Is The Rays’ Jake Odorizzi A Pitcher Worth Targeting? The Answer May Surprise You…

by Eric Stashin (aka The Rotoprofessor)

Trying to value Jake Odorizzi is an interesting case study, because there are a lot of interesting pieces that go into getting a pitcher with a 4.10 ERA, 1.35 WHIP and 10.40 K/9. The question is what can we reasonably expect moving forward? Let’s dive in and try to answer that question.

 

Strikeouts
His strikeout rate is probably his most impressive skill, thus far, but how believable is it? While he does own an above average 10.0% SwStr% (league average is 9.3%), does it justify that type of K/9 (league average is 7.73)? You wouldn’t think so…

Now you have to take into account his minor league numbers. While he was at 9.1 overall, let’s look at his marks as he climbed the ranks:

  • Double-A (106.2 IP) – 8.5
  • Triple-A (231.2 IP) – 8.2

Those numbers hardly back up this years inflated mark. It’s certainly not a number that we’d buy into.

 

Luck
Odorizzi owns a .321 BABIP, so we want to say that he’s had poor luck, but his 73.9% strand rate and 22.3% line drive rate tell a slightly different story. While he did have the line drive rate down to 16.0% in June, he owns a career 23.4% mark. Plus, at Triple-A he’s posted marks of 20.0% and 22.6% the past two years.

In other words, the ability to limit lime drives has not been his strong suit. That tells us that while the BABIP may be slightly unlucky, we also can’t expect a significant improvement.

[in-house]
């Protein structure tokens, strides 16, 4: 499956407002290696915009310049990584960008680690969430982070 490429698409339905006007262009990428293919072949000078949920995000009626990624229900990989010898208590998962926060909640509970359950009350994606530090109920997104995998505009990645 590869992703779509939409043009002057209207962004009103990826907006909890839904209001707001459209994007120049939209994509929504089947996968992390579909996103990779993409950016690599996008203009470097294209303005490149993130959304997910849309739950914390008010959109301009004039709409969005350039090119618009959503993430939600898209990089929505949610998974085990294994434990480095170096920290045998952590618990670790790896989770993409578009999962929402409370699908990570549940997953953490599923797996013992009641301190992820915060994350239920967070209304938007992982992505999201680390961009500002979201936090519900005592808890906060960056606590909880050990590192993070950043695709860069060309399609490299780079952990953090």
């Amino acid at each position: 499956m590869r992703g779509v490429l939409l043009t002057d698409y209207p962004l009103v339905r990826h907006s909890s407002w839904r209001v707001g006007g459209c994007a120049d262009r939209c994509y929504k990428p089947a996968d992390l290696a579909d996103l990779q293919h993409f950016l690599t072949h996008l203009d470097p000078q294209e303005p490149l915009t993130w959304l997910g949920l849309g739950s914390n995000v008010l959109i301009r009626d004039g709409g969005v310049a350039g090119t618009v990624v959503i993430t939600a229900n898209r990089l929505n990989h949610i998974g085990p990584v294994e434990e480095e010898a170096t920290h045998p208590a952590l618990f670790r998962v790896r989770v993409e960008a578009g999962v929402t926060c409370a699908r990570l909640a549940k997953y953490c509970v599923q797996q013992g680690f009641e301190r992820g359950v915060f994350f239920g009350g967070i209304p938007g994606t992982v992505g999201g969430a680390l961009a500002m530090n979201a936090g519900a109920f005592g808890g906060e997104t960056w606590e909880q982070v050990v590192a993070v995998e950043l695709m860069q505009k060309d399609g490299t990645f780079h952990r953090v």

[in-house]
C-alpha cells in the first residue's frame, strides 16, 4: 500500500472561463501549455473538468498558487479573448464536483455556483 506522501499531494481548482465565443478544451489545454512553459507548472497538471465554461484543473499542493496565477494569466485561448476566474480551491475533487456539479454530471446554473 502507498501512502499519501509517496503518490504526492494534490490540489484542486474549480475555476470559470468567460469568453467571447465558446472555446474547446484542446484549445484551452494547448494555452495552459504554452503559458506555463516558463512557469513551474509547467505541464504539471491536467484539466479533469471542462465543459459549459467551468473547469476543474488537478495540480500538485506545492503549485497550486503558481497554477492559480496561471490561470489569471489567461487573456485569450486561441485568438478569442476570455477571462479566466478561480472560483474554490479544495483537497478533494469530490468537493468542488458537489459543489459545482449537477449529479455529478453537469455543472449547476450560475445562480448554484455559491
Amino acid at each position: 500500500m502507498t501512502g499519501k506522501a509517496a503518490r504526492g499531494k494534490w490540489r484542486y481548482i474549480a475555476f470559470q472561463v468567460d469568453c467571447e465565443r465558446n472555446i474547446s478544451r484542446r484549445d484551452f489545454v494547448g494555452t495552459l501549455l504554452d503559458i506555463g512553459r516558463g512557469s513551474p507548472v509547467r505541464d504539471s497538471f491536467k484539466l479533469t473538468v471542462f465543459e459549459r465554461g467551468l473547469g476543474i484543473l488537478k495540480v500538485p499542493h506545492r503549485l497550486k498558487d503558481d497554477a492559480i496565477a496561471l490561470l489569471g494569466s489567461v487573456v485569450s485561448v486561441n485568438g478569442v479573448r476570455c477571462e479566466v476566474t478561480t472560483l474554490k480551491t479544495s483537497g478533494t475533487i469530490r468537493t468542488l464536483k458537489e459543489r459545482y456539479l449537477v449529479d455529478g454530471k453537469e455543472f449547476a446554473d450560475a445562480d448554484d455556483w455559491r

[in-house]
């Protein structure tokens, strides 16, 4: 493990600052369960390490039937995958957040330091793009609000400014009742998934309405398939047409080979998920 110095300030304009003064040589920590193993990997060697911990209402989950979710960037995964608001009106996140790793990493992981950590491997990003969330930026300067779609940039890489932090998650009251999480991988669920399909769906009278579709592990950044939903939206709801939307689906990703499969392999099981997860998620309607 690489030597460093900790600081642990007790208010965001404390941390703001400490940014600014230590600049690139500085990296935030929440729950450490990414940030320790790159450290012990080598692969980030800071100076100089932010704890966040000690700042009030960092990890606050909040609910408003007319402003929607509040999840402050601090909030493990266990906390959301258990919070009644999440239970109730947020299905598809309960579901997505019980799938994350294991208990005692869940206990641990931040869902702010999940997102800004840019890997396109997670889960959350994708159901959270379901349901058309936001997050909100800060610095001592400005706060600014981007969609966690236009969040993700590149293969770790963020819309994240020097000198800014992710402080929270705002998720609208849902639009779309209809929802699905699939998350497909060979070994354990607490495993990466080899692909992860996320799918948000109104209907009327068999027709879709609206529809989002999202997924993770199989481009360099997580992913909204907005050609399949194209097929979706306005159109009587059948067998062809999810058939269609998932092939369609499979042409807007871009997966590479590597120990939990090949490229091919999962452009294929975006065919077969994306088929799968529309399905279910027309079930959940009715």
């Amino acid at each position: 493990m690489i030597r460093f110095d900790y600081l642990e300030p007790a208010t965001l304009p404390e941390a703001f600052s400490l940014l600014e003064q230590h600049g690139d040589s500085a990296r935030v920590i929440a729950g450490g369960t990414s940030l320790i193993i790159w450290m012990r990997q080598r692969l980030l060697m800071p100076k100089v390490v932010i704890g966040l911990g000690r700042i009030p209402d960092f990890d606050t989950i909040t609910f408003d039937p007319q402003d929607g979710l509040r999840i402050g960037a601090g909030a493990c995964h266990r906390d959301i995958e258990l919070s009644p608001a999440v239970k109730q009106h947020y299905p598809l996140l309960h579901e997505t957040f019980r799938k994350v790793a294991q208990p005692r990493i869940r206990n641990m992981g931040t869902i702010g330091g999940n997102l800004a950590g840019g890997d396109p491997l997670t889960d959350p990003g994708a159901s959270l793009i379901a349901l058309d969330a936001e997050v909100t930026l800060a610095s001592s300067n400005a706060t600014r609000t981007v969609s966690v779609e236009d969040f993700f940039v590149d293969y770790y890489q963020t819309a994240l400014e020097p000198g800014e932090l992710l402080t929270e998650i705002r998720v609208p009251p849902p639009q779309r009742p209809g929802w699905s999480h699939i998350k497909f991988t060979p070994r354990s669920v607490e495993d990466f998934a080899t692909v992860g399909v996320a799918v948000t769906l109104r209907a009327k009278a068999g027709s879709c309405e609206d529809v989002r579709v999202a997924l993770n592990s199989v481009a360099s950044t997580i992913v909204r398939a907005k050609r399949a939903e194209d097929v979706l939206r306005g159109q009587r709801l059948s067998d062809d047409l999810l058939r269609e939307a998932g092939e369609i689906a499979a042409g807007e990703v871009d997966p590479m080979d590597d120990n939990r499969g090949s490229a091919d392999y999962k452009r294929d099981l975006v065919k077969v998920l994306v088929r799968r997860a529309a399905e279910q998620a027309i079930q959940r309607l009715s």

Control
Odorizzi has been better in June (2.70 BB/9) and July (2.31), but that hasn’t been the story of his career. He has a 3.36 mark in 131.1 innings in the Majors and was at 3.1 at Triple-A. That’s not to say that control is going to be a detriment to his success, but it also can’t be viewed as an asset.

 

Groundballs
Obviously this isn’t something that’s mandatory for success, but with a 34.0% mark we have to think that he could be prone to more home runs than he has been thus far (0.86 HR/9). Considering he was at 0.9 in Triple-A, it’s a reasonable assumption.

 

Conclusion
So what exactly do we have here?

A pitcher whose control and groundball ability are hardly assets…

A pitcher whose strikeout rate appears destined to regress…

A pitcher who appears to have been plagued by poor luck, but really hasn’t been…

He obviously isn’t a sell high candidate, considering the ERA, but he also isn’t someone I’d be going out looking to buy. There’s too much potential downside, given his makeup, to invest heavily in him.

I’d rather own Zack Wheeler or Jose Quintana over Odorizzi

Sources – Fangraphs, Baseball Reference, Minor League Central

 

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One comment

  1. Nick says:

    Good stuff. I thought he was starting to come around after a so so first half.

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